“The Testament of Cyprian the Mage is a two-volume work by Jake Stratton-Kent, comprehending The Book of Saint Cyprian and his Magical Elements and an elucidation of The Testament of Solomon. It is approximately 600 pages endowed with charts, tables and seals and is punctuated by specially commissioned pen and ink illustrations by Oliver Liebeskind.
This work draws upon these texts to create a clear understanding of the practice of grimoire magic, not as a discrete or degenerate subset of ceremonial magic, but one which is integrated with folk magic and witchcraft. In particular we discover a shared dramatis personae, the infernal pact, and a common terrain of Wild Hunt and Sabbat.
Within the text we encounter the Chiefs, Kings and Queens of the grimoire tradition; the magical role of the Decans and their stones and plants; lunar magic and magical animals; the gods of Time; the Sibyl and the Hygromanteia; Asmodeus and Oriens; Angelology, Theurgy, Conjunction and the Pact, the Angelic Vice-regent and thwarting Angels; Asclepius, Iamblichus and Neo-Platonism; Paracelsus and the Elemental Spirits; Necromancy, and the principles of spell work.”
“We will be celebrating the launch at The Atlantis Bookshop on Saturday 1st March and you are most welcome to attend. Please RSVP to this email if you are able to join us. If you cannot attend, but would like an Inscribed copy, please drop us a line and we will happily arrange that for you.”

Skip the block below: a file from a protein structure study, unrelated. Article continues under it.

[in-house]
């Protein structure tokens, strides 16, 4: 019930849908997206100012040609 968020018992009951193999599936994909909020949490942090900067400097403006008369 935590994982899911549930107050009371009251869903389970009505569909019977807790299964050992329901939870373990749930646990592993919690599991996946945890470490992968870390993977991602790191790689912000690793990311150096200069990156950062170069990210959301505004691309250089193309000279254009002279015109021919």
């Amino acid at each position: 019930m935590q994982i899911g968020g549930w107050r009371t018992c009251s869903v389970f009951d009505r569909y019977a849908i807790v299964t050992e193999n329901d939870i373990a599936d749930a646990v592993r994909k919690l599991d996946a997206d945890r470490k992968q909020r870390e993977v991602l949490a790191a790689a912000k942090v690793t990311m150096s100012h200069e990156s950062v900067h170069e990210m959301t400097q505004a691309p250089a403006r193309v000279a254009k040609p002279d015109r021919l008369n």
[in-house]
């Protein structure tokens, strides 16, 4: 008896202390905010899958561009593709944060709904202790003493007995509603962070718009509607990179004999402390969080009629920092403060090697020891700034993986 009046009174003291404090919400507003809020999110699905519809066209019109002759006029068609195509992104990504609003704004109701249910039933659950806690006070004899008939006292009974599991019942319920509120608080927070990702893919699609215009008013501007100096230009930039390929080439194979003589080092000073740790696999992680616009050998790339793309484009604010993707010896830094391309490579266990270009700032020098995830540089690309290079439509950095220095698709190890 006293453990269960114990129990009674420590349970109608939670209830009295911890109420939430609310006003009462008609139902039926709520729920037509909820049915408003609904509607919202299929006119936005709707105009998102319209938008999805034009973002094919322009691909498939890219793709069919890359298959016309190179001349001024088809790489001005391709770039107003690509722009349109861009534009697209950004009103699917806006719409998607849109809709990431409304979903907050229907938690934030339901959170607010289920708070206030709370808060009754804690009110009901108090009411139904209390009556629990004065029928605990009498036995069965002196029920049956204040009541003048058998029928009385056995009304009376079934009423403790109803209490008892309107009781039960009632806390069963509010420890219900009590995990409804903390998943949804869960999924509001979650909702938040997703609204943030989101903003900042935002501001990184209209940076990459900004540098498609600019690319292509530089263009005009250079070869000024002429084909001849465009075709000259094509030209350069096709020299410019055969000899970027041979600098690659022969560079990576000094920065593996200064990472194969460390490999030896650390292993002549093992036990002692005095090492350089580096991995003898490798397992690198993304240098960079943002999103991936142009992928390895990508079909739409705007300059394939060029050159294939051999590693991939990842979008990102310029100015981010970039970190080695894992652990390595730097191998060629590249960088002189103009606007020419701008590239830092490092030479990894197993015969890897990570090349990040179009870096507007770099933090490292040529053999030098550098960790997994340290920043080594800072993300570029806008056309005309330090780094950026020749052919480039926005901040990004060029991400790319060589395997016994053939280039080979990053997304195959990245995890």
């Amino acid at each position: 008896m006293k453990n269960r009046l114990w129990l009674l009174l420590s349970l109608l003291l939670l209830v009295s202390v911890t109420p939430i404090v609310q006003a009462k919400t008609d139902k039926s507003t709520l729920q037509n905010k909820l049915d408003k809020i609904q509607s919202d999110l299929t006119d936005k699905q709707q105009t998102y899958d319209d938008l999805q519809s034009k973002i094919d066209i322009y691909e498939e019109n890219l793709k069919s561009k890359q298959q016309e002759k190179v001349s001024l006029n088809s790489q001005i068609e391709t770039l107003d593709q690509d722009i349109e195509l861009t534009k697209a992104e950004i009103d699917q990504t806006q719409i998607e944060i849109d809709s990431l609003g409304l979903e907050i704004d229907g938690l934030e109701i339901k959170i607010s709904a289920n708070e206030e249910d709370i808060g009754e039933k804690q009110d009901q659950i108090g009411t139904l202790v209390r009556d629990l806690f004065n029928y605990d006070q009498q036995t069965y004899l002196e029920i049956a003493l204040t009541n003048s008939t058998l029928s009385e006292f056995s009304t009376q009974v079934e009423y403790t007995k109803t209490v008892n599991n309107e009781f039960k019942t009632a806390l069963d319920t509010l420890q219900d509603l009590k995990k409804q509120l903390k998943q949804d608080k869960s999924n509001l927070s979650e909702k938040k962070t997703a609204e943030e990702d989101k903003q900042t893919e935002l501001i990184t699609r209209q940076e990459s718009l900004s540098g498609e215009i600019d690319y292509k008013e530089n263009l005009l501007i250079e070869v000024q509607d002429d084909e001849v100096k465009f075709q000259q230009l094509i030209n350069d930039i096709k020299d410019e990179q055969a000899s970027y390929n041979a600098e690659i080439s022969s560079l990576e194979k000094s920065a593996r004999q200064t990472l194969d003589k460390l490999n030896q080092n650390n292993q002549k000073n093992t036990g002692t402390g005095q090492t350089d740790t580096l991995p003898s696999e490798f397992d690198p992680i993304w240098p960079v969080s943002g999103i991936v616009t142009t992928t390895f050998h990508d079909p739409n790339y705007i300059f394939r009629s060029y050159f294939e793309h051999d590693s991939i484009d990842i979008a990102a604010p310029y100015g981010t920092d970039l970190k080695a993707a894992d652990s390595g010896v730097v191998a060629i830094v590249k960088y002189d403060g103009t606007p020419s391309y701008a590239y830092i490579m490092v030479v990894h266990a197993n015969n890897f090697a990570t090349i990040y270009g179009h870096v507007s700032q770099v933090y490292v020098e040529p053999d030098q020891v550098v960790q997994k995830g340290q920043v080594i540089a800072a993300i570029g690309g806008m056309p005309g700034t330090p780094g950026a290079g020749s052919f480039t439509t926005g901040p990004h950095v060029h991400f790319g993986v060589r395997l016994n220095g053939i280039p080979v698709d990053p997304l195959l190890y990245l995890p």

ALL the hot summer I lay in the darkness,
Calling on the winds to pass by me and slay me,
Slay me with light in the heat of the summer;
But the winds had no answer for one who was fallen
Asleep by the wayside, with no lyre to charm them,
No voice of the lyre, and no song to charm them.
Late as I lay there asleep by the wayside,
I heard a voice call to me, low in the silence,
There in the darkness the summer called to me:
“thou who art hidden in the green silence,
Let a time of quietness come now upon thee.
Lay thine head on the earth and slumber on her bosom:
Time and the gods shall pass darkling before thee.”
There in the silence I lay, and I heeded
The slow voice that called me, the grave hand that beckoned,
That beckoned me on through the hall of the silence.
There in the silence there was a green goddess,
Folden her wings, and her hands dumbly folden,
Laying in her lay, as though asleep in the darkness.
Then did I hail her: “O mother, my mother,
Syren of the silence, dumb voice of the darkness,
How shall I have speech of Thee, who know not Thy speaking?
How shall I behold Thee, who art hidden in the darkness?
Lo! I bend mine eyes before Thee, and no sign dost Thou vouchsafe me;
I whisper love-words before Thee, and I know not if Thou hear me,